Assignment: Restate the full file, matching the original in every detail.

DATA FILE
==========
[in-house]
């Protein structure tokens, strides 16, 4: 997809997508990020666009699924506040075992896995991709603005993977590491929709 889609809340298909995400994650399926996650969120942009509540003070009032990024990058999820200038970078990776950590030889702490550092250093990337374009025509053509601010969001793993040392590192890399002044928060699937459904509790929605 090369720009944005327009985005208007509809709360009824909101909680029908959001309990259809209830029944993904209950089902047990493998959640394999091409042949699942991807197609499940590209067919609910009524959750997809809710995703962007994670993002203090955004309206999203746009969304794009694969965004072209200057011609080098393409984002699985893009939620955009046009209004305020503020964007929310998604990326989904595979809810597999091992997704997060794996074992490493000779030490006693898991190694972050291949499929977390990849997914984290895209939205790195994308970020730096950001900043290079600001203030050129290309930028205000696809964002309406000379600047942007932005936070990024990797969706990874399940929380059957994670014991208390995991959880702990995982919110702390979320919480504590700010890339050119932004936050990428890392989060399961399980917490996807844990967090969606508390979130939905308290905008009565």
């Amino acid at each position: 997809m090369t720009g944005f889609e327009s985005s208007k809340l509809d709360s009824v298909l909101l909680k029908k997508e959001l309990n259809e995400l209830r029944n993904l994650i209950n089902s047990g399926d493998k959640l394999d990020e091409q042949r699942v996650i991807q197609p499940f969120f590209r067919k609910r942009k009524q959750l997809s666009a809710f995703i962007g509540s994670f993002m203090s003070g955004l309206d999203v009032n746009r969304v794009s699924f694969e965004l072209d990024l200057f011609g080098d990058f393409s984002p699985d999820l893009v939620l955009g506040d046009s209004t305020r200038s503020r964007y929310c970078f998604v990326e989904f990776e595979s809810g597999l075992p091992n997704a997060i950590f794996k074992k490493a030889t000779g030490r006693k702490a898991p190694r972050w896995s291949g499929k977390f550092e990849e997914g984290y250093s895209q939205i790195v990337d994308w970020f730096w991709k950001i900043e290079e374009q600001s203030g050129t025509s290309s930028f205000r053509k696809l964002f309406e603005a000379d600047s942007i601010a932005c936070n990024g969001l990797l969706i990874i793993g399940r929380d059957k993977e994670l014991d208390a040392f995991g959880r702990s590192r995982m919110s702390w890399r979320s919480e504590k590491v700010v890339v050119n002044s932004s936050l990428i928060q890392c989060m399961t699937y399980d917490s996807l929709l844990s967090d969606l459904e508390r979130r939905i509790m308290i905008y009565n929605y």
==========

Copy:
[in-house]
């Protein structure tokens, strides 16, 4: 997809997508990020666009699924506040075992896995991709603005993977590491929709 889609809340298909995400994650399926996650969120942009509540003070009032990024990058999820200038970078990776950590030889702490550092250093990337374009025509053509601010969001793993040392590192890399002044928060699937459904509790929605 090369720009944005327009985005208007509809709360009824909101909680029908959001309990259809209830029944993904209950089902047990493998959640394999091409042949699942991807197609499940590209067919609910009524959750997809809710995703962007994670993002203090955004309206999203746009969304794009694969965004072209200057011609080098393409984002699985893009939620955009046009209004305020503020964007929310998604990326989904595979809810597999091992997704997060794996074992490493000779030490006693898991190694972050291949499929977390990849997914984290895209939205790195994308970020730096950001900043290079600001203030050129290309930028205000696809964002309406000379600047942007932005936070990024990797969706990874399940929380059957994670014991208390995991959880702990995982919110702390979320919480504590700010890339050119932004936050990428890392989060399961399980917490996807844990967090969606508390979130939905308290905008009565």
């Amino acid at each position: 997809m090369t720009g944005f889609e327009s985005s208007k809340l509809d709360s009824v298909l909101l909680k029908k997508e959001l309990n259809e995400l209830r029944n993904l994650i209950n089902s047990g399926d493998k959640l394999d990020e091409q042949r699942v996650i991807q197609p499940f969120f590209r067919k609910r942009k009524q959750l997809s666009a809710f995703i962007g509540s994670f993002m203090s003070g955004l309206d999203v009032n746009r969304v794009s699924f694969e965004l072209d990024l200057f011609g080098d990058f393409s984002p699985d999820l893009v939620l955009g506040d046009s209004t305020r200038s503020r964007y929310c970078f998604v990326e989904f990776e595979s809810g597999l075992p091992n997704a997060i950590f794996k074992k490493a030889t000779g030490r006693k702490a898991p190694r972050w896995s291949g499929k977390f550092e990849e997914g984290y250093s895209q939205i790195v990337d994308w970020f730096w991709k950001i900043e290079e374009q600001s203030g050129t025509s290309s930028f205000r053509k696809l964002f309406e603005a000379d600047s942007i601010a932005c936070n990024g969001l990797l969706i990874i793993g399940r929380d059957k993977e994670l014991d208390a040392f995991g959880r702990s590192r995982m919110s702390w890399r979320s919480e504590k590491v700010v890339v050119n002044s932004s936050l990428i928060q890392c989060m399961t699937y399980d917490s996807l929709l844990s967090d969606l459904e508390r979130r939905i509790m308290i905008y009565n929605y």